One of the problems with Yahoo is that no one really knows anything. If you ask them a question that is not in the list of questions that they can answer, they will put you on hold and later come back with an answer that does not answer your question. When that does not work, they transfer you to someone else who knows nothing.
        I have never dealt with a more incompetent support staff (and I have dealt with many).
        Yahoo does well with their support of their free services, but many of their pay services are rather new and they have not developed good support strategies for them. One strategy that they seem to have is that no matter what, do not give the money back. Since the amount of money is not high, people in time give up. The only option I was left with was to sue them but that would have cost me at least a hundred times more than what I had lost.
        They have a very general Terms of Service agreement which is so general that anyone could be accused of breaking them. Everytime I asked what I had done wrong, they gave me the URL address of their Terms of Service leaving me to guess how I had violated them.
        I know that Yahoo does not intend to scam people, but for me (and I assume, for many others) it has turned out to be a scam that took my hard earned money. If you plan to purchase something from Yahoo, BEWARE!


Featured Discussions


Windows XP System Restore not working

Find this on our board at
http://www.regvac.com/forum/m-1137992481/

  • pakkap2 - My "System Restore" isn't working. I'm running Windows XP Home Edition w/SP 2..Anybody got any suggestions?

  • Jogor - Have you been into System Properties/System Restore and cleared the box that says " Turn off System Restore "

  • pakkap2 - Yes, I do have it cleared. What's next?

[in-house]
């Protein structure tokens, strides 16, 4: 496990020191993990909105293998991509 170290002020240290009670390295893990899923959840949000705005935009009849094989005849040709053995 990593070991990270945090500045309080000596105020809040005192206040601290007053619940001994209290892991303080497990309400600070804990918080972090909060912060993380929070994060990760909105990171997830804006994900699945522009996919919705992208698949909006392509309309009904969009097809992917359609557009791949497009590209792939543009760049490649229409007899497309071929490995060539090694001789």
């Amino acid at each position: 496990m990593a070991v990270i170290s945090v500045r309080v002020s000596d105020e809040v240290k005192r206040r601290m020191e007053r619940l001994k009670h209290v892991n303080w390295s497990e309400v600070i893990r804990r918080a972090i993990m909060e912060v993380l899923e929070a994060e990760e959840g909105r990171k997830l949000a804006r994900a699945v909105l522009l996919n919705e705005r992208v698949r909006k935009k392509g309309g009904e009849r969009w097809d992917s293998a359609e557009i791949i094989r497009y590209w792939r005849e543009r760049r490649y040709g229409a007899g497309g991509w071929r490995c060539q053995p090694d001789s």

• Jogor - Go to Start/Run, type in Services.msc, OK, when that opens scroll down the list to System Restore Service and make sure it it set to Automatic.
            If still no joy have a look at http://www.microsoft.com/technet/prodtechnol/winxppro/plan/faqsrwxp.mspx maybe you will find some help in the trouble shooting section of that page. You could also try http://www.kellys-korner-xp.com/xp_tweaks.htm line 278 left hand side.


    How to change size of browser when opened

    Find this on our board at http://www.regvac.com/forum/m-1141081789/

  • billrobb - When I open up a web page I most often get the image about 2/3 the size of my screen. I can click the upper right corner to enlarge it, but can I ask for the full screen all the time without any further manipulations. Thanks

  • dlwolff0 - If you drag the edges of the page out to full screen, normally it will continue to open at that size.
            There is also a free program that will cause all pages to open full screen. I can't remember where I saw it, but a google search should be able to locate it

  • Ray - I agree with dlwolff0. I think that Internet Explorer remembers the size that it was when it was last closed and opens at that size. So if you resize a Internet Explorer window to full screen and then close it, it should open up at that size.
            I think that whether that works or not depends on how Internet Explorer is opened.
            I thought that that program which causes all programs to open full screen (maximized) was mentioned in a post in this discussion board but I could not find it.

  • Jogor - Do as Mr. Wolf says then hold down the Ctrl key and click on the X in the top right hand corner, then reopen the page.
            You can also go to Start/All Programs, right click on Internet Explorer/Propertied and in the Run window set it to Maximised, Apply/OK

  • sfy4m - The freeware program you are looking for is "IE Maximizer". It can be found here: http://www.jiisoft.com/iemaximizer/download.asp The thing I like about it is that it also works on outlook express windows.


    Clicking mpg file closes Explorer

    Find this on our board at http://www.regvac.com/forum/m-1138631069/